After years of development, Southwest Airlines today unveils a frequent-flier program that trades credits for points and eliminates blackout dates for travel.
Instead of customers earning one credit per flight flown on the Dallas-based carrier, they will earn points for each dollar spent on airfares.
"It has been built from scratch," Southwest CEO Gary Kelly said about the program, which begins March 1. "It gives us a wonderful tool to set ourselves apart from the industry."
Kelly said the carrier spent $100 million to create the revamped Rapid Rewards program and hopes to generate several hundred million dollars a year in new revenue as the company pursues new corporate travel customers. He also expects current frequent fliers to take more trips and use the Rapid Rewards Visa card to gain more points.
Industry experts and Wall Street analysts have criticized Southwest's frequent-flier program for not being robust. Southwest executives acknowledged that even though the airline carries the most domestic passengers, it has far fewer frequent-flier members than its competitors, about half as many as American Airlines' AAdvantage program, which counts about 60 million.
Henry Harteveldt, an analyst with Forrester Research, said it makes sense for Southwest to use a points-per-dollar system instead of a traditional points-per-mile program because of its domestic network with many shorter routes.
"They're keeping it fairly clean and simple and telling you 'Pay more, get more,' which makes good sense," Harteveldt said.
But by adding a new premium class -- A-List Preferred, which allows frequent fliers to board first, and receive free Wi-Fi and other perks -- Southwest could hurt its image as an airline where all customers are treated equally, Harteveldt said.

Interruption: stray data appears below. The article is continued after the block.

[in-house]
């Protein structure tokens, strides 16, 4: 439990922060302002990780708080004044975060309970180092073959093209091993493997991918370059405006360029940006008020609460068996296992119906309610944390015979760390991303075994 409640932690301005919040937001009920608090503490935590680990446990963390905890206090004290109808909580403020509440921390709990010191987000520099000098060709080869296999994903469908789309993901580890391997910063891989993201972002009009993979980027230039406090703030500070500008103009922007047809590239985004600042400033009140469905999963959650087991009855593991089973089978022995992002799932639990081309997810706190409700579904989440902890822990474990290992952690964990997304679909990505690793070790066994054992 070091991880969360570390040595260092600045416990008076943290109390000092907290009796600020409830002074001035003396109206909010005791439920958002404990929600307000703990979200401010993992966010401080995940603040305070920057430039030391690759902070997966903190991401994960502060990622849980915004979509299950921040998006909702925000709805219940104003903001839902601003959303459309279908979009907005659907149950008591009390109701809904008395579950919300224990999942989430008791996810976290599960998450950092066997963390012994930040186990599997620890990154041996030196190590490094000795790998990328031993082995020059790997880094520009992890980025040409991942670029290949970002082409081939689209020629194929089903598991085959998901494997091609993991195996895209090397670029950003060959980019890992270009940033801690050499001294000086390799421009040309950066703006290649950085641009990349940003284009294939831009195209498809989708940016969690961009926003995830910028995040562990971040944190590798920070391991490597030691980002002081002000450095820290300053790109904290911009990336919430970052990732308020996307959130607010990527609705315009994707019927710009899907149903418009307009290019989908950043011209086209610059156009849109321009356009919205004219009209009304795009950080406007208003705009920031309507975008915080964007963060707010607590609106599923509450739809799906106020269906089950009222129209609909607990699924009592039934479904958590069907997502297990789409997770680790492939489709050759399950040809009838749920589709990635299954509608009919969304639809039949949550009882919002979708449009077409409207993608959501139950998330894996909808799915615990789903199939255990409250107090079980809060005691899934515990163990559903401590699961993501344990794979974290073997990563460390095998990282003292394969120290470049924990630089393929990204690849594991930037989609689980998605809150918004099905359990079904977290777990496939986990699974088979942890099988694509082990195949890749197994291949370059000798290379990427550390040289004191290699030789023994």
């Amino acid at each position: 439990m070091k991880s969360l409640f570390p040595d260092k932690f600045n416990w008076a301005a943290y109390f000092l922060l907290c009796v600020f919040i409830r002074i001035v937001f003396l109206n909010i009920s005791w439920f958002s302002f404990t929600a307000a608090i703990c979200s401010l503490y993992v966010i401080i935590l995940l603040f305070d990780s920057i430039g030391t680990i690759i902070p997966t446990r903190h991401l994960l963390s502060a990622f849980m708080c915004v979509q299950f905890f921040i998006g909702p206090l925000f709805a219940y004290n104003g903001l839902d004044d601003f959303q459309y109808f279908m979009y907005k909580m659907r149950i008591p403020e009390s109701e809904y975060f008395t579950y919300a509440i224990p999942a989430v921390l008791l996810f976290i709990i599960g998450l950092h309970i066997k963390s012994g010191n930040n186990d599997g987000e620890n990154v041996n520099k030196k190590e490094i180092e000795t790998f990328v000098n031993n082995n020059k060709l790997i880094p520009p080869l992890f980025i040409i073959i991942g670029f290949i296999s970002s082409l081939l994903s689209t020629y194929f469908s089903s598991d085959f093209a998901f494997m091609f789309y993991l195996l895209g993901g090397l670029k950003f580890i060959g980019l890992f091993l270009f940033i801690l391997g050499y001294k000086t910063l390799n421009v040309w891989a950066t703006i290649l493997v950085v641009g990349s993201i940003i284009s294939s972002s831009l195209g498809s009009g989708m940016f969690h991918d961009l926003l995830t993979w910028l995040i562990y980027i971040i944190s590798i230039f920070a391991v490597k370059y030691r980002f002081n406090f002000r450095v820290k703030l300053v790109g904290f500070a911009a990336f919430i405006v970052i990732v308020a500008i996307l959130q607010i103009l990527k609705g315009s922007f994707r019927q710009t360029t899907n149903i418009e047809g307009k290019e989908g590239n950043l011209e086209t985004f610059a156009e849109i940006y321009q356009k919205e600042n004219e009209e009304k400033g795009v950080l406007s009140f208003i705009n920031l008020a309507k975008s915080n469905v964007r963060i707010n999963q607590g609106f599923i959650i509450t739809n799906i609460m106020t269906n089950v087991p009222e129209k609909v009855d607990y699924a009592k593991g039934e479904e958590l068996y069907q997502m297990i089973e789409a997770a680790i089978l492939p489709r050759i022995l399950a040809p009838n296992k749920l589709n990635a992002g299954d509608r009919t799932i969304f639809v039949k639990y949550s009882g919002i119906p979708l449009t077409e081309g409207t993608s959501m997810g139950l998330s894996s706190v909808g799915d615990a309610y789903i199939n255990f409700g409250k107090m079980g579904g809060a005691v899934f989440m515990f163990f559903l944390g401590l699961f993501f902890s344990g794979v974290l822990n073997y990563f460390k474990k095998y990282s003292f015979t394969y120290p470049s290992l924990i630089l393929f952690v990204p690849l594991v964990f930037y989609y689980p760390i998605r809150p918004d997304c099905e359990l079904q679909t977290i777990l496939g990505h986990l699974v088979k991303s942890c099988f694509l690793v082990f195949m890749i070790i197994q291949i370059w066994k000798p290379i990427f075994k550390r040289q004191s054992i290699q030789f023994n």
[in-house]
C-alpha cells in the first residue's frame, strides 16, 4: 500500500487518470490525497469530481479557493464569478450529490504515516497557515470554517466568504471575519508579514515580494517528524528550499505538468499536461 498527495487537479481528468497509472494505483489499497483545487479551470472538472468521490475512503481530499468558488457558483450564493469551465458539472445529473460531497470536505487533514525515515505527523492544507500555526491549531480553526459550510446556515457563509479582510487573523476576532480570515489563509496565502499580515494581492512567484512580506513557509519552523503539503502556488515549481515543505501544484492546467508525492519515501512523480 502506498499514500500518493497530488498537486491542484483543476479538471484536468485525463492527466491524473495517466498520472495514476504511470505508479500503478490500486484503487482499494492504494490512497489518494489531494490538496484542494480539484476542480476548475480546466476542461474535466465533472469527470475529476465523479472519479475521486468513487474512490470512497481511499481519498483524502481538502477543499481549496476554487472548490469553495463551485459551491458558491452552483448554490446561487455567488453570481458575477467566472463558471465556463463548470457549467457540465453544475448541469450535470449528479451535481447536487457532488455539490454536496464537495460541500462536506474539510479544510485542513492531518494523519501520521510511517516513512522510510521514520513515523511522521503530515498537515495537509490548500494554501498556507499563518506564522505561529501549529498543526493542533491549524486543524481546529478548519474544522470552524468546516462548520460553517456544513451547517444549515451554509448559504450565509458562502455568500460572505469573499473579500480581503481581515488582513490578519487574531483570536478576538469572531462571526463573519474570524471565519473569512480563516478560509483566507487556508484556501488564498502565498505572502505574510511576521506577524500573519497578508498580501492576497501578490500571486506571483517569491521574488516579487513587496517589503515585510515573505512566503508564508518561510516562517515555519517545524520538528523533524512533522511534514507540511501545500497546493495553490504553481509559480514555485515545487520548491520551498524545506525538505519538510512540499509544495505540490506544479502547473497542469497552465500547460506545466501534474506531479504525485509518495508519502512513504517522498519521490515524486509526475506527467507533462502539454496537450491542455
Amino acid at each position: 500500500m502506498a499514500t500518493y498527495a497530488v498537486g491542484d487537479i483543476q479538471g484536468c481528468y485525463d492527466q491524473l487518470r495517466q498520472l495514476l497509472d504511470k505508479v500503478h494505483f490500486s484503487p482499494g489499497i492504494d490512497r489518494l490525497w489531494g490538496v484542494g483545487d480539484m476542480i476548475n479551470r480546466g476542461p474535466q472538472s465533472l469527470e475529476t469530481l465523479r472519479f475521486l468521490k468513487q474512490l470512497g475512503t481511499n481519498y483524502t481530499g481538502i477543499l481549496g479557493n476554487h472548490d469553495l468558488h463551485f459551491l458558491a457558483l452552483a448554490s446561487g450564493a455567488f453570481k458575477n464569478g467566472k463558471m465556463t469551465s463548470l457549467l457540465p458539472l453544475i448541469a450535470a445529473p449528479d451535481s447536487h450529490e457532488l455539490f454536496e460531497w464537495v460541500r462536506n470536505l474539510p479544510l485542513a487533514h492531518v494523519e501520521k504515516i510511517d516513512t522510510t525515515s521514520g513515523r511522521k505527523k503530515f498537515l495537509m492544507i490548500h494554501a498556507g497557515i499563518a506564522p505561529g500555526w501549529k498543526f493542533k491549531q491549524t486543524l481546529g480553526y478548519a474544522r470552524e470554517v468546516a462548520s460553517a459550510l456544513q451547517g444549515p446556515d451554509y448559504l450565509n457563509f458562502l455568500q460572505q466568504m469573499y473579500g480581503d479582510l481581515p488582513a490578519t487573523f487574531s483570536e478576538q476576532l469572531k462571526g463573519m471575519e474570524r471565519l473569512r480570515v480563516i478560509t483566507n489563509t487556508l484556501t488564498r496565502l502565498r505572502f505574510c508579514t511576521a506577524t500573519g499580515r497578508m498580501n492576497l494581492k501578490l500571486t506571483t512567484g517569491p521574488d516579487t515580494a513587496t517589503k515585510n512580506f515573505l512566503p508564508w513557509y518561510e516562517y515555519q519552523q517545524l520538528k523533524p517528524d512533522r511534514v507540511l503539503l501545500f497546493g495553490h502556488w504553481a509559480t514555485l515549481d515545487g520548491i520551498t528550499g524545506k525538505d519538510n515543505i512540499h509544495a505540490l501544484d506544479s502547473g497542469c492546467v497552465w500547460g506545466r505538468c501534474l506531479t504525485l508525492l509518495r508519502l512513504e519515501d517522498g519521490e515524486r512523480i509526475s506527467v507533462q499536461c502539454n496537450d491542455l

For years, Southwest has been promising changes to its frequent-flier program, which has been essentially unchanged since it began in 1987. Customers received a free round-trip ticket if they accumulated 16 credits within two years.
With the new program, customers will earn points based on how much they spend. For example, on its cheapest "Wanna Get Away" fares, customers will earn six points per dollar spent; on its most expensive fares, called "Business Select," they will earn 12 points per dollar.
Redemptions are also based on the type of fare. For example, a customer will use 60 points per dollar for the cheapest fare, and 120 points per dollar for the most expensive. So if a Wanna Get Away fare from Dallas Love Field to Houston Hobby costs $64, a customer would need 3,840 points. For a Business Select fare on the same route, a customer would need 19,080 points.
"You can really rack up points in this program and get places faster than other frequent-flier programs that are out there," said Ryan Green, Southwest's senior director of customer loyalty and partnerships.
Southwest has partnered with a third-party provider, Maritz, to offer additional rewards such as international flights, hotels, car rentals, gift cards and other products. Points will not expire as long as the Rewards member has earning activity in a two-year period.